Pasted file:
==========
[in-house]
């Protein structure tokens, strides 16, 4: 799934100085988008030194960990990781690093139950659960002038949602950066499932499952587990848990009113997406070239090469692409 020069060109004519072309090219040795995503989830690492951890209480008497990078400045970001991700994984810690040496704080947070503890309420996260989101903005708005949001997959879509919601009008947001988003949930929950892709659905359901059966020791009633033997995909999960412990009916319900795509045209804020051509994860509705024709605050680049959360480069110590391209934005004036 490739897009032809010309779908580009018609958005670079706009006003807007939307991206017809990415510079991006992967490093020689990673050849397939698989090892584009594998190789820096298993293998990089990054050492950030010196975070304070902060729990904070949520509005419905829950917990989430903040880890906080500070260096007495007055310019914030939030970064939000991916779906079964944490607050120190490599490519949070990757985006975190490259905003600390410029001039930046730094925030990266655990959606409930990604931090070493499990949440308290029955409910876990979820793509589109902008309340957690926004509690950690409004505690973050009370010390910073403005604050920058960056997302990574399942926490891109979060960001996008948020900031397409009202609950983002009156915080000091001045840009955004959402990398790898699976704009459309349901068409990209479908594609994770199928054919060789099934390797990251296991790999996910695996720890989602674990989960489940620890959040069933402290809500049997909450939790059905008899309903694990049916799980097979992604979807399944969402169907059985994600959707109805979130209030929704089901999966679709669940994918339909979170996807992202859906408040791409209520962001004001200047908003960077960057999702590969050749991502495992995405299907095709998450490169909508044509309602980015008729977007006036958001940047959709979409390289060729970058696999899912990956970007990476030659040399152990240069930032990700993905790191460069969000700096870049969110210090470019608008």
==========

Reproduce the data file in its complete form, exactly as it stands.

[in-house]
């Protein structure tokens, strides 16, 4: 799934100085988008030194960990990781690093139950659960002038949602950066499932499952587990848990009113997406070239090469692409 020069060109004519072309090219040795995503989830690492951890209480008497990078400045970001991700994984810690040496704080947070503890309420996260989101903005708005949001997959879509919601009008947001988003949930929950892709659905359901059966020791009633033997995909999960412990009916319900795509045209804020051509994860509705024709605050680049959360480069110590391209934005004036 490739897009032809010309779908580009018609958005670079706009006003807007939307991206017809990415510079991006992967490093020689990673050849397939698989090892584009594998190789820096298993293998990089990054050492950030010196975070304070902060729990904070949520509005419905829950917990989430903040880890906080500070260096007495007055310019914030939030970064939000991916779906079964944490607050120190490599490519949070990757985006975190490259905003600390410029001039930046730094925030990266655990959606409930990604931090070493499990949440308290029955409910876990979820793509589109902008309340957690926004509690950690409004505690973050009370010390910073403005604050920058960056997302990574399942926490891109979060960001996008948020900031397409009202609950983002009156915080000091001045840009955004959402990398790898699976704009459309349901068409990209479908594609994770199928054919060789099934390797990251296991790999996910695996720890989602674990989960489940620890959040069933402290809500049997909450939790059905008899309903694990049916799980097979992604979807399944969402169907059985994600959707109805979130209030929704089901999966679709669940994918339909979170996807992202859906408040791409209520962001004001200047908003960077960057999702590969050749991502495992995405299907095709998450490169909508044509309602980015008729977007006036958001940047959709979409390289060729970058696999899912990956970007990476030659040399152990240069930032990700993905790191460069969000700096870049969110210090470019608008």